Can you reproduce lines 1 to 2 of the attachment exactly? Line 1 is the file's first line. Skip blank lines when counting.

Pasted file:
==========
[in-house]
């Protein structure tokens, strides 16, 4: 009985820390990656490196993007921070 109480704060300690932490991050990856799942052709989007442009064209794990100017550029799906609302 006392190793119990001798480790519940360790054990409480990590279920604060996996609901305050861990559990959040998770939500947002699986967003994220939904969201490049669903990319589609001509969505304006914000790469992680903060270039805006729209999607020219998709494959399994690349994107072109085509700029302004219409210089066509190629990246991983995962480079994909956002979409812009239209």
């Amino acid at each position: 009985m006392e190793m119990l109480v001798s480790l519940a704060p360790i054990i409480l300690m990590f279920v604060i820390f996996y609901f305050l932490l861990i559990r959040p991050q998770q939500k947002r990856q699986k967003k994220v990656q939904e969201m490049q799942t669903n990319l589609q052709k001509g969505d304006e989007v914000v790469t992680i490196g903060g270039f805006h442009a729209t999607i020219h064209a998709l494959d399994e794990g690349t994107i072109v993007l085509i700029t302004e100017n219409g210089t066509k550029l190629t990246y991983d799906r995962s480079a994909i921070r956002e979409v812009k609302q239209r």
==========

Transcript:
[in-house]
């Protein structure tokens, strides 16, 4: 009985820390990656490196993007921070 109480704060300690932490991050990856799942052709989007442009064209794990100017550029799906609302 006392190793119990001798480790519940360790054990409480990590279920604060996996609901305050861990559990959040998770939500947002699986967003994220939904969201490049669903990319589609001509969505304006914000790469992680903060270039805006729209999607020219998709494959399994690349994107072109085509700029302004219409210089066509190629990246991983995962480079994909956002979409812009239209």